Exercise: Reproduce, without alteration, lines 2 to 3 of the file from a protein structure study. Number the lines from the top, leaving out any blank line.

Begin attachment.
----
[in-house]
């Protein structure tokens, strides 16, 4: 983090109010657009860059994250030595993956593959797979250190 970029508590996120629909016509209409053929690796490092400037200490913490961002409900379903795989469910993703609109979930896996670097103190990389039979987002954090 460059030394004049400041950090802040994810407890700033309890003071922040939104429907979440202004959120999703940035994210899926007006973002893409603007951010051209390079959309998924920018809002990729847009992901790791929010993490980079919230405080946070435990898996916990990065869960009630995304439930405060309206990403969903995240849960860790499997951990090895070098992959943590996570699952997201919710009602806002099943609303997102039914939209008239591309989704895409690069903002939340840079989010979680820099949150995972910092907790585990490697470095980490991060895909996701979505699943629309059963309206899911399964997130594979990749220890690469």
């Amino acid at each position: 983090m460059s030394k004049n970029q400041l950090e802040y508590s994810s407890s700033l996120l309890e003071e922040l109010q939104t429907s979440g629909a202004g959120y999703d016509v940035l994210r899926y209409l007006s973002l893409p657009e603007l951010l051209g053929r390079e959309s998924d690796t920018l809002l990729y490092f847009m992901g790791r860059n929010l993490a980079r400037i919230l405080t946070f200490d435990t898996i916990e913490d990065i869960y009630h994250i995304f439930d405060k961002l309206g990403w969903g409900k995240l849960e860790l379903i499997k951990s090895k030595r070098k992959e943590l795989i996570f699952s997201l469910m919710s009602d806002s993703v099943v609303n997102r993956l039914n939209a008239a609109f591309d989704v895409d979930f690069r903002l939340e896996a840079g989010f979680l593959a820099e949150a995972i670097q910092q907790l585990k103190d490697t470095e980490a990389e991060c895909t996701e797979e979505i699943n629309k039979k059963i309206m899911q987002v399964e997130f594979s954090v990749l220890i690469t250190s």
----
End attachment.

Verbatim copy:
């Protein structure tokens, strides 16, 4: 983090109010657009860059994250030595993956593959797979250190 970029508590996120629909016509209409053929690796490092400037200490913490961002409900379903795989469910993703609109979930896996670097103190990389039979987002954090 460059030394004049400041950090802040994810407890700033309890003071922040939104429907979440202004959120999703940035994210899926007006973002893409603007951010051209390079959309998924920018809002990729847009992901790791929010993490980079919230405080946070435990898996916990990065869960009630995304439930405060309206990403969903995240849960860790499997951990090895070098992959943590996570699952997201919710009602806002099943609303997102039914939209008239591309989704895409690069903002939340840079989010979680820099949150995972910092907790585990490697470095980490991060895909996701979505699943629309059963309206899911399964997130594979990749220890690469």
């Amino acid at each position: 983090m460059s030394k004049n970029q400041l950090e802040y508590s994810s407890s700033l996120l309890e003071e922040l109010q939104t429907s979440g629909a202004g959120y999703d016509v940035l994210r899926y209409l007006s973002l893409p657009e603007l951010l051209g053929r390079e959309s998924d690796t920018l809002l990729y490092f847009m992901g790791r860059n929010l993490a980079r400037i919230l405080t946070f200490d435990t898996i916990e913490d990065i869960y009630h994250i995304f439930d405060k961002l309206g990403w969903g409900k995240l849960e860790l379903i499997k951990s090895k030595r070098k992959e943590l795989i996570f699952s997201l469910m919710s009602d806002s993703v099943v609303n997102r993956l039914n939209a008239a609109f591309d989704v895409d979930f690069r903002l939340e896996a840079g989010f979680l593959a820099e949150a995972i670097q910092q907790l585990k103190d490697t470095e980490a990389e991060c895909t996701e797979e979505i699943n629309k039979k059963i309206m899911q987002v399964e997130f594979s954090v990749l220890i690469t250190s």